The group has targeted Iranian government officials and government facilities in Iran and abroad; during the 1970s, it attacked Americans in Iran. While the group says it does not intentionally target civilians, it has often risked civilian casualties. It routinely aims its attacks at government buildings in crowded cities. MEK terrorism has declined since late 2001.

    [...] In the early 1970s, angered by U.S. support for the pro-Western shah, MEK members killed several U.S. soldiers and civilians working on defense projects in Iran. Some experts say the attack may have been the work of a Maoist splinter faction operating beyond the Rajavi leadership’s control. MEK members also supported the 1979 takeover of the U.S. Embassy in Tehran, in which 52 Americans were held hostage for 444 days.

    Old habits die hard, and if there's anyone who knows how to hold a grudge, it's the Arabs.

    We should be looking at the same rationale that we used for Syria: if the current Iranian regime is toppled, will we get anyone less radical?

    Not so hard to imagine, what with Ahmadinejad as the current whackjob. But for all his rhetoric, he has become rather predictable. We won't know for sure how long we'll take to figure out the modus operandi for whoever's taking over, but it might already be too late if they manage to deploy a few nuclear weapons in that time.

  3. The four deleted comments were repeats. There was no administrative intervention for purposes of thought control.

  4. 4. is troubling to me as well. I served with some Turks, they can be charming freinds and hell on earth as enemies, but what do you do for poeple that put it on the line for you?

  5. Eight men arrested in Birmingham anti-terror raids
    Adam Fresco, and Daniel McGrory of The Times

    Security services say they have foiled a suspected plot to kidnap and torture a British soldier who has recently been serving abroad before beheading him live on the internet.

    In a series of dawn raids eight men were arrested at several addresses in Birmingham at 4am. John Reid, the Home Secretary, has been informed of the arrests and is receiving regular updates about the operation.

    Security sources said that the carefully planned operation had averted the alleged plan to kill the soldier, which was in its later stages.

    The sources said that the alleged plotters planned to force their victim to plead for his life in online videos before torturing him and executing him much as Ken Bigley, the Liverpool hostage, was killed in Iraq in October 2004. The beheading would have been shown live on an extremist website.

  6. Put five points up on the board for Joe.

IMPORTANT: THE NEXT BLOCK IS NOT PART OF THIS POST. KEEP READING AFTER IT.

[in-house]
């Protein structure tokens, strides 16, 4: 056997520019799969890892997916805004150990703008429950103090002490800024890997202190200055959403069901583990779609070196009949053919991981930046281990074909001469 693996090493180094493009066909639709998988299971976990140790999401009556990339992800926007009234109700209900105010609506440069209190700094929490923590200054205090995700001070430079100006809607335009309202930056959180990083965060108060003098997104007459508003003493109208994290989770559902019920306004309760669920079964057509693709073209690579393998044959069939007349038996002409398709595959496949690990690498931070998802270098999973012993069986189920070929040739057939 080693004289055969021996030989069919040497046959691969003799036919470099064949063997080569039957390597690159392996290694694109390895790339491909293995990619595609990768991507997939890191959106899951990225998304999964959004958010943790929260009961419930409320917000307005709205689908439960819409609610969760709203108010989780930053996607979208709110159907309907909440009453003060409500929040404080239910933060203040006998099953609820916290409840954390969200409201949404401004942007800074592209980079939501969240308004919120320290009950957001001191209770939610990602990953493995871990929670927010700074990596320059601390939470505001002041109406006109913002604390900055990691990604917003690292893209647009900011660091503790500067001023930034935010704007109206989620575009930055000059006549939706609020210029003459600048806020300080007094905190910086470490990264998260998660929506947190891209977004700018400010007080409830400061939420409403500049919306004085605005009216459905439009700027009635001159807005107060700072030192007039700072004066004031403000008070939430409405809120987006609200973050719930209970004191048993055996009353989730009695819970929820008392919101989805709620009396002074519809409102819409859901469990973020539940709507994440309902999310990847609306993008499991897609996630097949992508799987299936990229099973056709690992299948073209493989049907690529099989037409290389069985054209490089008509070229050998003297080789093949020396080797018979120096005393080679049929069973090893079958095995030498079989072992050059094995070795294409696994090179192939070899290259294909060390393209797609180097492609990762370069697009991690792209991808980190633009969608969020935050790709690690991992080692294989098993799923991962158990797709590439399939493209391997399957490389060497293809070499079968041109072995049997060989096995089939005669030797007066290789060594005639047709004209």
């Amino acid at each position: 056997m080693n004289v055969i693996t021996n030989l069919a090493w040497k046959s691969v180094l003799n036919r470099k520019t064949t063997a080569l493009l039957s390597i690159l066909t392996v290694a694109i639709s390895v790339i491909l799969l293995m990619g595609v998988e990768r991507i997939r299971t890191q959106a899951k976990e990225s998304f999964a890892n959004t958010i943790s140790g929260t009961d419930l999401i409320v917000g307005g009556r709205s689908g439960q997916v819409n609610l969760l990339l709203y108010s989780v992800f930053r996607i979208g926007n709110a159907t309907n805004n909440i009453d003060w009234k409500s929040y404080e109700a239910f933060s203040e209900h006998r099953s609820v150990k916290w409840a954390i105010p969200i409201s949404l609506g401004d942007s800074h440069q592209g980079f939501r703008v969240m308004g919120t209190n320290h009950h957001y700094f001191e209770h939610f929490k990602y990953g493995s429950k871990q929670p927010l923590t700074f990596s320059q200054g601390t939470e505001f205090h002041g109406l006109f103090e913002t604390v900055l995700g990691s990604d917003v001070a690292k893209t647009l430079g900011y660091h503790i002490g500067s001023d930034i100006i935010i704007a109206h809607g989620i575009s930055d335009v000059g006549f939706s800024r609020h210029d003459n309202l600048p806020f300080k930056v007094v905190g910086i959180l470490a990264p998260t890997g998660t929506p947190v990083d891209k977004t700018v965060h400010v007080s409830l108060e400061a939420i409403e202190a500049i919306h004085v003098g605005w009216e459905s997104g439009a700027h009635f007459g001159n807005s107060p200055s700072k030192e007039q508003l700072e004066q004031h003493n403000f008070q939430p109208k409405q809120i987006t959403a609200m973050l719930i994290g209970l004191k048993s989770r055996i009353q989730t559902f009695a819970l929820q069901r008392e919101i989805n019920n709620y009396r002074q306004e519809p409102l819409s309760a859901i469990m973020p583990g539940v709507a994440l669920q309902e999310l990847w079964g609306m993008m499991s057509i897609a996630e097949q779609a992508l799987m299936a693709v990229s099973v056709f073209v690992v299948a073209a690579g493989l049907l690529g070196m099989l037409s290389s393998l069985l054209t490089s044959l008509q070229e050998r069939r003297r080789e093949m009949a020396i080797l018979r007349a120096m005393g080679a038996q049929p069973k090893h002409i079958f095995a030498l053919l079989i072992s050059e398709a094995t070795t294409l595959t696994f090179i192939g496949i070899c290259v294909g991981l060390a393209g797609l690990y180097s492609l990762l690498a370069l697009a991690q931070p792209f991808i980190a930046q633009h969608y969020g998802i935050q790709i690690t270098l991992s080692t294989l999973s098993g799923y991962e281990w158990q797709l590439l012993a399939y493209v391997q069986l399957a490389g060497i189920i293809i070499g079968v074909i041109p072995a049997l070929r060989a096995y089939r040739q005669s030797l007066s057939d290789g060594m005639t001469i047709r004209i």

7. We can make a video of the intervention and up load it to u-tube. We will use the sound track from Falco, :"Der kommisars"

  8. Man, an Iraqi vet was ALMOST spit upon and habu, at the BC, is going to guns, again.
    Just imagine if the vet was actually spit upon, much less beheaded.

    Good old habu and some of the other BC crowd, ready for armed insurection, in the name of patriotism. Much easier to shoot unarmed protesters that offend, then cow them on the field of counter protest.

    Kent State redux, only with US militiamen, instead of the Guard. habu & company wanting their own version of the Mahdi Army to join and play at.

    The idea of George Washington Brigade reborn on US soil. What a joy.

    Of all the things that would "change" US for the worse, better we burn the Enemy "over there", killing a million or so to end this War, then to allow an atmosphere of hate to be created, here.

  9. Talking about the "Islamic menace" is, IMO, the conservative version of political correctness. Like liberal PC, this weakens us by putting politics above military self-defense.

    What we had in the past, like world war II, was only enemies and allies, and they were only short term. Like aligning with one evil dictator, Stalin, to defeat another one, Hitler, before turning on Stalin.

    Right now we are getting a lot of intelligence from Muslim countries, as well as military support such as basing rights. We have the opportunity to divide the Muslims in two, Sunni / Shiite, the pain of which Iran & Hezbollah are already feeling.

    Before giving all these military advantages up, I'd want to make sure there were sound military reasons. Little political points and pay backs are not a reason to weaken ourselves militarily.

  10. Another danger from the liberal side is the neo-cons, who by definition are ex-liberals who became conservative because they decided to fight communism during the cold war.

    They seem to have a comic book attitude towards war, that the US can conquer any country in the morning, then be home for dinner. They had a plan laid out where we'd conquer the whole middle east, country by country.